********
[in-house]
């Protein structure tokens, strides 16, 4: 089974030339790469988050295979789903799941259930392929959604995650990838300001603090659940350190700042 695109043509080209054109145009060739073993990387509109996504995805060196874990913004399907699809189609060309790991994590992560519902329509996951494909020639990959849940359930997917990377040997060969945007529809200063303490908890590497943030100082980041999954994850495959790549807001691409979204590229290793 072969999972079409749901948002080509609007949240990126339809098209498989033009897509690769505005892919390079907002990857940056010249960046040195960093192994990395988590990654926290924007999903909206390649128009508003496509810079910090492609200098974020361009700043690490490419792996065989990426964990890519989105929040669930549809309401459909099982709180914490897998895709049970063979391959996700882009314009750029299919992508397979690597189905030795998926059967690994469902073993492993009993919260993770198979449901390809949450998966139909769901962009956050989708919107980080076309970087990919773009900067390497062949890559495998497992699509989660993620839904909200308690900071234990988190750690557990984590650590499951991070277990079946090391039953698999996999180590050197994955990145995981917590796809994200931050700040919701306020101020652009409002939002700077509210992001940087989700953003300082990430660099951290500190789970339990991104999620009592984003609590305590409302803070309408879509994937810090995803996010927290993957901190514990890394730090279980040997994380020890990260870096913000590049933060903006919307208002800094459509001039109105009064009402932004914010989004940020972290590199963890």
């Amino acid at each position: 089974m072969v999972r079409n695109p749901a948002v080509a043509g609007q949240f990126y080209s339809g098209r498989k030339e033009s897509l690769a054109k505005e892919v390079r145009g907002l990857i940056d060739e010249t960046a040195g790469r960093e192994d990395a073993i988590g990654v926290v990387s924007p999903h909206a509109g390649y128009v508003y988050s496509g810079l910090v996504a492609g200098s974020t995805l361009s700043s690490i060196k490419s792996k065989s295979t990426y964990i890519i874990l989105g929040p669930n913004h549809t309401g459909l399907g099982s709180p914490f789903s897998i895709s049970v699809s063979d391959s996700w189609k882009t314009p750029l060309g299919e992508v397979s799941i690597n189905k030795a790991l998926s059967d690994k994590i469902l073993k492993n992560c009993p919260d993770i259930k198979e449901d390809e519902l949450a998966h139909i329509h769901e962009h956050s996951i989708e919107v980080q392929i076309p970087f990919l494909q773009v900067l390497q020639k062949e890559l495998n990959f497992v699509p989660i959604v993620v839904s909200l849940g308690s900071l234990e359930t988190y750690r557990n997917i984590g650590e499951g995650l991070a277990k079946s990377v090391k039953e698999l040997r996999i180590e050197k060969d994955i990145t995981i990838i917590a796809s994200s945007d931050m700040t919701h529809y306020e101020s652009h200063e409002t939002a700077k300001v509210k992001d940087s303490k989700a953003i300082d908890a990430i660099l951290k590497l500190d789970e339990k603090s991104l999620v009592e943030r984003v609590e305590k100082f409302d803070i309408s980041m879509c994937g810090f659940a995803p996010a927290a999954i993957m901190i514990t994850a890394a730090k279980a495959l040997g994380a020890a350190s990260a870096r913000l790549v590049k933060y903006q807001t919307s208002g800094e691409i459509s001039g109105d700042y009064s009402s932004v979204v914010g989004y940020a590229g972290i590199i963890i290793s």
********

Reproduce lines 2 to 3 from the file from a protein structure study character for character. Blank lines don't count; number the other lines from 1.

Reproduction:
């Protein structure tokens, strides 16, 4: 089974030339790469988050295979789903799941259930392929959604995650990838300001603090659940350190700042 695109043509080209054109145009060739073993990387509109996504995805060196874990913004399907699809189609060309790991994590992560519902329509996951494909020639990959849940359930997917990377040997060969945007529809200063303490908890590497943030100082980041999954994850495959790549807001691409979204590229290793 072969999972079409749901948002080509609007949240990126339809098209498989033009897509690769505005892919390079907002990857940056010249960046040195960093192994990395988590990654926290924007999903909206390649128009508003496509810079910090492609200098974020361009700043690490490419792996065989990426964990890519989105929040669930549809309401459909099982709180914490897998895709049970063979391959996700882009314009750029299919992508397979690597189905030795998926059967690994469902073993492993009993919260993770198979449901390809949450998966139909769901962009956050989708919107980080076309970087990919773009900067390497062949890559495998497992699509989660993620839904909200308690900071234990988190750690557990984590650590499951991070277990079946090391039953698999996999180590050197994955990145995981917590796809994200931050700040919701306020101020652009409002939002700077509210992001940087989700953003300082990430660099951290500190789970339990991104999620009592984003609590305590409302803070309408879509994937810090995803996010927290993957901190514990890394730090279980040997994380020890990260870096913000590049933060903006919307208002800094459509001039109105009064009402932004914010989004940020972290590199963890």
């Amino acid at each position: 089974m072969v999972r079409n695109p749901a948002v080509a043509g609007q949240f990126y080209s339809g098209r498989k030339e033009s897509l690769a054109k505005e892919v390079r145009g907002l990857i940056d060739e010249t960046a040195g790469r960093e192994d990395a073993i988590g990654v926290v990387s924007p999903h909206a509109g390649y128009v508003y988050s496509g810079l910090v996504a492609g200098s974020t995805l361009s700043s690490i060196k490419s792996k065989s295979t990426y964990i890519i874990l989105g929040p669930n913004h549809t309401g459909l399907g099982s709180p914490f789903s897998i895709s049970v699809s063979d391959s996700w189609k882009t314009p750029l060309g299919e992508v397979s799941i690597n189905k030795a790991l998926s059967d690994k994590i469902l073993k492993n992560c009993p919260d993770i259930k198979e449901d390809e519902l949450a998966h139909i329509h769901e962009h956050s996951i989708e919107v980080q392929i076309p970087f990919l494909q773009v900067l390497q020639k062949e890559l495998n990959f497992v699509p989660i959604v993620v839904s909200l849940g308690s900071l234990e359930t988190y750690r557990n997917i984590g650590e499951g995650l991070a277990k079946s990377v090391k039953e698999l040997r996999i180590e050197k060969d994955i990145t995981i990838i917590a796809s994200s945007d931050m700040t919701h529809y306020e101020s652009h200063e409002t939002a700077k300001v509210k992001d940087s303490k989700a953003i300082d908890a990430i660099l951290k590497l500190d789970e339990k603090s991104l999620v009592e943030r984003v609590e305590k100082f409302d803070i309408s980041m879509c994937g810090f659940a995803p996010a927290a999954i993957m901190i514990t994850a890394a730090k279980a495959l040997g994380a020890a350190s990260a870096r913000l790549v590049k933060y903006q807001t919307s208002g800094e691409i459509s001039g109105d700042y009064s009402s932004v979204v914010g989004y940020a590229g972290i590199i963890i290793s």